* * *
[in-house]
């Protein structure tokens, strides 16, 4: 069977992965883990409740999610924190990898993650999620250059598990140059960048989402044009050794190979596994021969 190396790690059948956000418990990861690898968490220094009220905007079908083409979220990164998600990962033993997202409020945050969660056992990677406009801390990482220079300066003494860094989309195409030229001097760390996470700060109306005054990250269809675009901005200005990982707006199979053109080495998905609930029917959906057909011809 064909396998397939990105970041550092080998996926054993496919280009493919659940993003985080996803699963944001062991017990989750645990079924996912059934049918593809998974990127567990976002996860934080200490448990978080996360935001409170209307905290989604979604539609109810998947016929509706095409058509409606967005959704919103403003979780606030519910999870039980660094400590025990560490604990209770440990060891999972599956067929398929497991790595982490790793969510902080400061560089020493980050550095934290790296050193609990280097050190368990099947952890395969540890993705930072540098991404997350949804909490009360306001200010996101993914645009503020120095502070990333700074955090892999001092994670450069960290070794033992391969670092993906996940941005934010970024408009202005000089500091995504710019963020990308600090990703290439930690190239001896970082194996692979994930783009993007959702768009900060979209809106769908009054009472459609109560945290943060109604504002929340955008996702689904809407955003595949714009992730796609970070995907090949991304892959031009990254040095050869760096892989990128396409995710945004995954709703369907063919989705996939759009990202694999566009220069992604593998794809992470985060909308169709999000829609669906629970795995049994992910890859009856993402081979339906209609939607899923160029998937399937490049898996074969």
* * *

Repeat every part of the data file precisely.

[in-house]
């Protein structure tokens, strides 16, 4: 069977992965883990409740999610924190990898993650999620250059598990140059960048989402044009050794190979596994021969 190396790690059948956000418990990861690898968490220094009220905007079908083409979220990164998600990962033993997202409020945050969660056992990677406009801390990482220079300066003494860094989309195409030229001097760390996470700060109306005054990250269809675009901005200005990982707006199979053109080495998905609930029917959906057909011809 064909396998397939990105970041550092080998996926054993496919280009493919659940993003985080996803699963944001062991017990989750645990079924996912059934049918593809998974990127567990976002996860934080200490448990978080996360935001409170209307905290989604979604539609109810998947016929509706095409058509409606967005959704919103403003979780606030519910999870039980660094400590025990560490604990209770440990060891999972599956067929398929497991790595982490790793969510902080400061560089020493980050550095934290790296050193609990280097050190368990099947952890395969540890993705930072540098991404997350949804909490009360306001200010996101993914645009503020120095502070990333700074955090892999001092994670450069960290070794033992391969670092993906996940941005934010970024408009202005000089500091995504710019963020990308600090990703290439930690190239001896970082194996692979994930783009993007959702768009900060979209809106769908009054009472459609109560945290943060109604504002929340955008996702689904809407955003595949714009992730796609970070995907090949991304892959031009990254040095050869760096892989990128396409995710945004995954709703369907063919989705996939759009990202694999566009220069992604593998794809992470985060909308169709999000829609669906629970795995049994992910890859009856993402081979339906209609939607899923160029998937399937490049898996074969």